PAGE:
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Jim Taylor

From: Maryland


Reference: Personal interview with Jim Taylor,
at his home, 424 E. 23rd St., Baltimore.

"I was born in Talbot County, Eastern Shore, Maryland, near St. Michaels
about 1847. Mr. Mason Shehan's father knew me well as I worked for him
for more than 30 years after the emancipation. My mother and father both
were owned by a Mr. Davis of St. Michaels who had several tugs and small
boats. In the summer, the small boats were used to haul produce while
the tugs were used for towing coal and lumber on the Chesapeake Bay and
the small rivers on the Eastern Shore. Mr. Davis bought able-bodied
colored men for service on the boats. They were sail boats. I would say
about 50 or 60 feet long. On each boat, besides the Captain, there were
from 6 to 10 men used. On the tugs there were more men, besides the mess
boy, than on the sail boats.

"I think a man by the name of Robinson who was in the coal business at
Havre de Grace engaged Mr. Davis to tow several barges of soft coal to
St. Michaels. It was on July 4th when we arrived at Havre de Grace.
Being a holiday, we had to wait until the 5th, before we could start
towards St. Michaels.

"Mr. Tuttle, the captain of the tug, did not sleep on the boat that
night, but went to a cock fight. The colored men decided to escape and
go to Pennsylvania. (I was a small boy). They ran the tug across the bay
to Elk Creek, and upon arriving there they beached the tug on the north
side, followed a stream that Harriett Tubman had told them about. After
traveling about seven miles, they approached a house situated on a large
farm which was occupied by one of the deputy sheriffs of the county. The
sheriff told them they were under arrest. One of the escaping man seized
the sheriff from the rear, after he was thrown they tied him, then they
continued on a road towards Pennsylvania. They reached Pennsylvania
about dawn. After they had gone some distance in Pennsylvania three men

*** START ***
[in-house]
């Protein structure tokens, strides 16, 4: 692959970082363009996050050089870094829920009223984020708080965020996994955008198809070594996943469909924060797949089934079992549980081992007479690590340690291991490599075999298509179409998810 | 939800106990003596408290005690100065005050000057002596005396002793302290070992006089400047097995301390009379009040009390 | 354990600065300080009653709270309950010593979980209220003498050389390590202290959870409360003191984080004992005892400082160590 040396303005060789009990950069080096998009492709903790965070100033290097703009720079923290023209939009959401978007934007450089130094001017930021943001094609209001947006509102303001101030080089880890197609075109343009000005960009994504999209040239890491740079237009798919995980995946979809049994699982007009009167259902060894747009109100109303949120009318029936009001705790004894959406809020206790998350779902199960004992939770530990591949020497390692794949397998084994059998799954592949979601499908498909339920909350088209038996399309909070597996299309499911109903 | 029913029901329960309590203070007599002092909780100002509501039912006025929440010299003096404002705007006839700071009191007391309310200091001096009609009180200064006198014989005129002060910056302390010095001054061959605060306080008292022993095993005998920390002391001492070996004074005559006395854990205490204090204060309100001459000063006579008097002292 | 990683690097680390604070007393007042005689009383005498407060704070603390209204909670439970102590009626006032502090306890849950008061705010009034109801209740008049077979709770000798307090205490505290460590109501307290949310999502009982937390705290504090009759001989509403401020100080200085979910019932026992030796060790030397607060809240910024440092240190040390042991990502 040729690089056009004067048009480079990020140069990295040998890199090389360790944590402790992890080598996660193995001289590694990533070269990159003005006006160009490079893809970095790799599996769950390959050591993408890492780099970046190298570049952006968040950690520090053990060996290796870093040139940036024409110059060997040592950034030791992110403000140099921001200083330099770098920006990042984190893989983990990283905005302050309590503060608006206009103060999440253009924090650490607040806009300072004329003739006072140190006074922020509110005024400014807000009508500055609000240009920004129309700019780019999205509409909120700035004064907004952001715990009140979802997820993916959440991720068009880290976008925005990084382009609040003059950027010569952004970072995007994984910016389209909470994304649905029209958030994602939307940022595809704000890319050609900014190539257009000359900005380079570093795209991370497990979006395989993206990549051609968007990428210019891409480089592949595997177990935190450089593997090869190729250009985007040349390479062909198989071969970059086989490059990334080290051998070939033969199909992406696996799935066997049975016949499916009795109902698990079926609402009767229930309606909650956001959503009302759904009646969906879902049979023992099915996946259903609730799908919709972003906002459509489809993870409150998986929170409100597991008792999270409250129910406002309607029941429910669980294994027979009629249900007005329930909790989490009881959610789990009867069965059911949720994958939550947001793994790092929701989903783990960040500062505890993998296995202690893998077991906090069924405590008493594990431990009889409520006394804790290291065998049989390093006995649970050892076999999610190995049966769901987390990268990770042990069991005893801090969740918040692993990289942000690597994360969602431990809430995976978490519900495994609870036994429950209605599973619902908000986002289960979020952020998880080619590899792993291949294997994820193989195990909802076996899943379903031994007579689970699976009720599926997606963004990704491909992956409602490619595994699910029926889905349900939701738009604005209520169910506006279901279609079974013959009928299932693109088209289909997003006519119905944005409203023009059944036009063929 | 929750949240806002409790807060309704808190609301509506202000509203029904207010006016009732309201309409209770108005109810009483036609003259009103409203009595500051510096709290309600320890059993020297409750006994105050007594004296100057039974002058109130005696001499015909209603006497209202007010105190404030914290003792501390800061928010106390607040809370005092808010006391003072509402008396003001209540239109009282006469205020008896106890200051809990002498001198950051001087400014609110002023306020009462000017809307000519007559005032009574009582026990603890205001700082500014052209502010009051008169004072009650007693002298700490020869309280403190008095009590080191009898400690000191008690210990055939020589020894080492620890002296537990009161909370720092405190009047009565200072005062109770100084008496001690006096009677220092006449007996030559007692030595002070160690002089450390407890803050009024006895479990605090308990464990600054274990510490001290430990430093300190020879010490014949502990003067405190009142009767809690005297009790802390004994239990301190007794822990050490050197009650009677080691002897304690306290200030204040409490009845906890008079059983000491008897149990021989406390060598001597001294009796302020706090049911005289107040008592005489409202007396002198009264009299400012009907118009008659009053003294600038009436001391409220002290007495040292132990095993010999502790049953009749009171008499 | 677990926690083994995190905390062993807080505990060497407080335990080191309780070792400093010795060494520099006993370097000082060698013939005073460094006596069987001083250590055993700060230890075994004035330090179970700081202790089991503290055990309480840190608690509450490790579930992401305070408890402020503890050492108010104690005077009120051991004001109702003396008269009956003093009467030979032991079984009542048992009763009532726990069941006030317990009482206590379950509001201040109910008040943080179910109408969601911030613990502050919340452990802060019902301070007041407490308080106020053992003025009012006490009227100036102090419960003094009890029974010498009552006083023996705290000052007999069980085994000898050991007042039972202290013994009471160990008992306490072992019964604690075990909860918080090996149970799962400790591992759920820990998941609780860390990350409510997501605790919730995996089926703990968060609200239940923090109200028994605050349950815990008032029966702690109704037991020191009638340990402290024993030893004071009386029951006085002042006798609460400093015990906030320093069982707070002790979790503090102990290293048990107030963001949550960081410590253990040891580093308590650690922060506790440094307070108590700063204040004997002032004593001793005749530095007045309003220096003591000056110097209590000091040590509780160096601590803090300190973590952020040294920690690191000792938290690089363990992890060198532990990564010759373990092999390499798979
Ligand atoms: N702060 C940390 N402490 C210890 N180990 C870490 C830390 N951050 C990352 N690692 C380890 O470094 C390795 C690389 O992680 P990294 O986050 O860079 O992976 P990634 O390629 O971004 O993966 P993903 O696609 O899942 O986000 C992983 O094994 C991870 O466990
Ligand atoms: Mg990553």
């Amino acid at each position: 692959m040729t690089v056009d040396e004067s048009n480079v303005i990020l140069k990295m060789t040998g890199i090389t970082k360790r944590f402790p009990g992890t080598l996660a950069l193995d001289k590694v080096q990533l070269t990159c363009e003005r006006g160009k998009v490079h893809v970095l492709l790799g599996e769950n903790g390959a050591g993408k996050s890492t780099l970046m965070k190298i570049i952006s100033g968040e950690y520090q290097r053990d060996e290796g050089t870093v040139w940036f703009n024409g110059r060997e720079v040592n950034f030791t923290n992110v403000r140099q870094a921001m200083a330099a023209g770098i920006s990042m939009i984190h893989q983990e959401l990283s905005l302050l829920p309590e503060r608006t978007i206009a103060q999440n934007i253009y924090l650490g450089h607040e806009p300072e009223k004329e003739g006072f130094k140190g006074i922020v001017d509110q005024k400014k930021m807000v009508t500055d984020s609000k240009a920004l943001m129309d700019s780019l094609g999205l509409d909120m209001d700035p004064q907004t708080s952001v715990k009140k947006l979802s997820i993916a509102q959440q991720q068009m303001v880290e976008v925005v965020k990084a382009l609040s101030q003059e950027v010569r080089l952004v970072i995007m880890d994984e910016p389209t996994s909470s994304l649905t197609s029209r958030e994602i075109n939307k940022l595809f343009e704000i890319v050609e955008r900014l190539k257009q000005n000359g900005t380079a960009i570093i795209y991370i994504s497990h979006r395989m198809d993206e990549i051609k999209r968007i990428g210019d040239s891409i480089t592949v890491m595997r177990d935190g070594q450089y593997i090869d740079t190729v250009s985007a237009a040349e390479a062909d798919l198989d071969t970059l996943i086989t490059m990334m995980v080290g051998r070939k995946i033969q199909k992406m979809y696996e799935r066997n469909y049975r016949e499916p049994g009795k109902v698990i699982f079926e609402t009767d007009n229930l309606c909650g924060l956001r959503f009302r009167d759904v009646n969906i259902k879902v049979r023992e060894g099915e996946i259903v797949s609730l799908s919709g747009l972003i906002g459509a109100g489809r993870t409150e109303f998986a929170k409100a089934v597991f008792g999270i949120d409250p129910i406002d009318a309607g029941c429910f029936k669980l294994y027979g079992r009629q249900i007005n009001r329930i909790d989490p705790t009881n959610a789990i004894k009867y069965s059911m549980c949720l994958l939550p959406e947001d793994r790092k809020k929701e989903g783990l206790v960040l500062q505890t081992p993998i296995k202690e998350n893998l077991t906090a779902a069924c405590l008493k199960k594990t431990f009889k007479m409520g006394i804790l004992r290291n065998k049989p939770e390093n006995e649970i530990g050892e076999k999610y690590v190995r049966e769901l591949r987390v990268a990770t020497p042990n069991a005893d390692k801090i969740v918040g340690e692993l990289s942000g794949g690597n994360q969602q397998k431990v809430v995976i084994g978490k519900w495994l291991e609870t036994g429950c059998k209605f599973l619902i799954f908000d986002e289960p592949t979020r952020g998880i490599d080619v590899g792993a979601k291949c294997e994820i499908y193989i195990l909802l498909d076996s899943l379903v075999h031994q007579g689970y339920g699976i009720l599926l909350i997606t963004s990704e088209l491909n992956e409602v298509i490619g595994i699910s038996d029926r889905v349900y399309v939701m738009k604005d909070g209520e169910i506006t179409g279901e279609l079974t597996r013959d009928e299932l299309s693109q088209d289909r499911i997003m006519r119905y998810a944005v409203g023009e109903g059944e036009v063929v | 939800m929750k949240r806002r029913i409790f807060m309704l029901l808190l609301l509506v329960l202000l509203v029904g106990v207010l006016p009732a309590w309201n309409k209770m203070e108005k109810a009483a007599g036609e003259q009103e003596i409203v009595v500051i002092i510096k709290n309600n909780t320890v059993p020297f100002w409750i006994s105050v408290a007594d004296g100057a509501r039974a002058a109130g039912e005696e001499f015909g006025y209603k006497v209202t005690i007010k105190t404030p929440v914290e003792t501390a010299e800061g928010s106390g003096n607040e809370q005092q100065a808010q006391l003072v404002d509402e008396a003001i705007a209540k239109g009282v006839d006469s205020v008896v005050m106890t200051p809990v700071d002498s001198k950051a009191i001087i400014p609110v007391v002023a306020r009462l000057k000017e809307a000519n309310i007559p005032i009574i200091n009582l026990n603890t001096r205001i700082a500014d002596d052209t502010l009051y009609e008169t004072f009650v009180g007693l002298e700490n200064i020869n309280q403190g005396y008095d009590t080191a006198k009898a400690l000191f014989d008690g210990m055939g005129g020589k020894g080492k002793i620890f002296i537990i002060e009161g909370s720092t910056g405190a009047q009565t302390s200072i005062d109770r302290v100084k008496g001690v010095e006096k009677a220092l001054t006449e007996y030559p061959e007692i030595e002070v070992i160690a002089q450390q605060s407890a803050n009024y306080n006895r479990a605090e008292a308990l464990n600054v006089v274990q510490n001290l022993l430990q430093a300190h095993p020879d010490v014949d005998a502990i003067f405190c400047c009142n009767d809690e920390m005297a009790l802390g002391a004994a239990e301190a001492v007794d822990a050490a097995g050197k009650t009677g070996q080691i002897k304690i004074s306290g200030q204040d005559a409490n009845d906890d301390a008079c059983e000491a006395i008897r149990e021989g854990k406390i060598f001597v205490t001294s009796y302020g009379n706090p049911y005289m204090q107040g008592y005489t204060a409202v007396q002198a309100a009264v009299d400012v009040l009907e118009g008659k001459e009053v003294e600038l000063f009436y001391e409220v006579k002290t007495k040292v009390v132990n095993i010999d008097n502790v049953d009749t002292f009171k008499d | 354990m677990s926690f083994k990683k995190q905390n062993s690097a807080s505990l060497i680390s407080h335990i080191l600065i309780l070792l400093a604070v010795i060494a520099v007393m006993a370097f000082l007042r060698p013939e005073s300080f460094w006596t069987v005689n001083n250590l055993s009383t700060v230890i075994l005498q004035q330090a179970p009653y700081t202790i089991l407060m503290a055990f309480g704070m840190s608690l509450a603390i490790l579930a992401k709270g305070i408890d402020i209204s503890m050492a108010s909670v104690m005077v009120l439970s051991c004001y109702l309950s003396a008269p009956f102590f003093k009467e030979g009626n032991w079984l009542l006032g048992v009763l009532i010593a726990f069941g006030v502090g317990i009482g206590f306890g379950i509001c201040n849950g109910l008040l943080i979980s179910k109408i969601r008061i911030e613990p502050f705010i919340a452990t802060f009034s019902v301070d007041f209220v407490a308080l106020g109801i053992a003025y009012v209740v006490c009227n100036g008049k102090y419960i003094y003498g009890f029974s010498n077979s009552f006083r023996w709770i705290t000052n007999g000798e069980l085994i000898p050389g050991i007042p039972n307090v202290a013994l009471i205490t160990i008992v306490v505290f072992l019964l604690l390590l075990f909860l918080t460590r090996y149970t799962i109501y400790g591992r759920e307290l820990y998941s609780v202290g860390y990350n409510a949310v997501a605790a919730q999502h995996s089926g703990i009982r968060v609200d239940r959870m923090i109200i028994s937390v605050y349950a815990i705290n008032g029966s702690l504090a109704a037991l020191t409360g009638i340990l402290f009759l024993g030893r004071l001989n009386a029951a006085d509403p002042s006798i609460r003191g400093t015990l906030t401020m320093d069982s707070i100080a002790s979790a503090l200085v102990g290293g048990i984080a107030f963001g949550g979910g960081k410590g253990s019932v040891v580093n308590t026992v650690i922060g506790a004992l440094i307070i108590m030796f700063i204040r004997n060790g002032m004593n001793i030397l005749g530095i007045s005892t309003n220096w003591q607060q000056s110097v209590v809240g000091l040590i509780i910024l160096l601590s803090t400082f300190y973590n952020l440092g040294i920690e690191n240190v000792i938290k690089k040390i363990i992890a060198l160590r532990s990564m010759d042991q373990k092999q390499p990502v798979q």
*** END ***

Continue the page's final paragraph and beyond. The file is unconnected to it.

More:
with guns overtook them; but five men and one woman of Pennsylvania with
guns and clubs stopped them. In the meantime the sheriff and two of his
deputies come up. The sheriff said he had to hold them for the
authorities of the county. They were taken by the sheriff from the three
men, carried about 15 miles further in Pennsylvania and then were told
to go to Chester where they would be safe.

"Mr. Davis came to Chester with Mr. Tuttle to claim the escaping slaves.
They were badly beaten, Mr. Tuttle receiving a fractured skull. There
were several white men in Chester who were very much interested in
colored people, they gave us money to go to Philadelphia. After arriving
in Philadelphia, we went to Allen's mission, a colored church that
helped escaping slaves. I stayed in Philadelphia until I was about 19
years old, then all the colored people were free. I returned to Talbot,
there remained until 1904, came to Baltimore where I secured a job with
James Hitchens, a colored man, who had six furniture vans drawn by two
horses each and sometimes by three and four horses. Mr. Hitchens' office
and warehouse were on North Street near Pleasant. I stayed there with
Mr. Hitchens until he sold his business to Mr. O. Farror after he had
taken sick.

"In March I will be 90 years old. I have been sick three times in my
life. I am, and have been a member of North Street Baptist Church for
thirty-three years. I am the father of nine children, have been married
twice and a grandfather of twenty-three granddaughters and grandsons and
forty-five great grand-children.

"While in Philadelphia I attended free school for colored children
conducted at Allen's Mission; when I returned to Talbot county I was in
the sixth grade or the sixth reader. Since then I have always been fond
of reading. My favored books are the Bible, Bunyan's Pilgrim's
Progress, Uncle Tom's Cabin, the lives of Napoleon, Frederick
Douglass and Booker T. Washington, and church magazines and the

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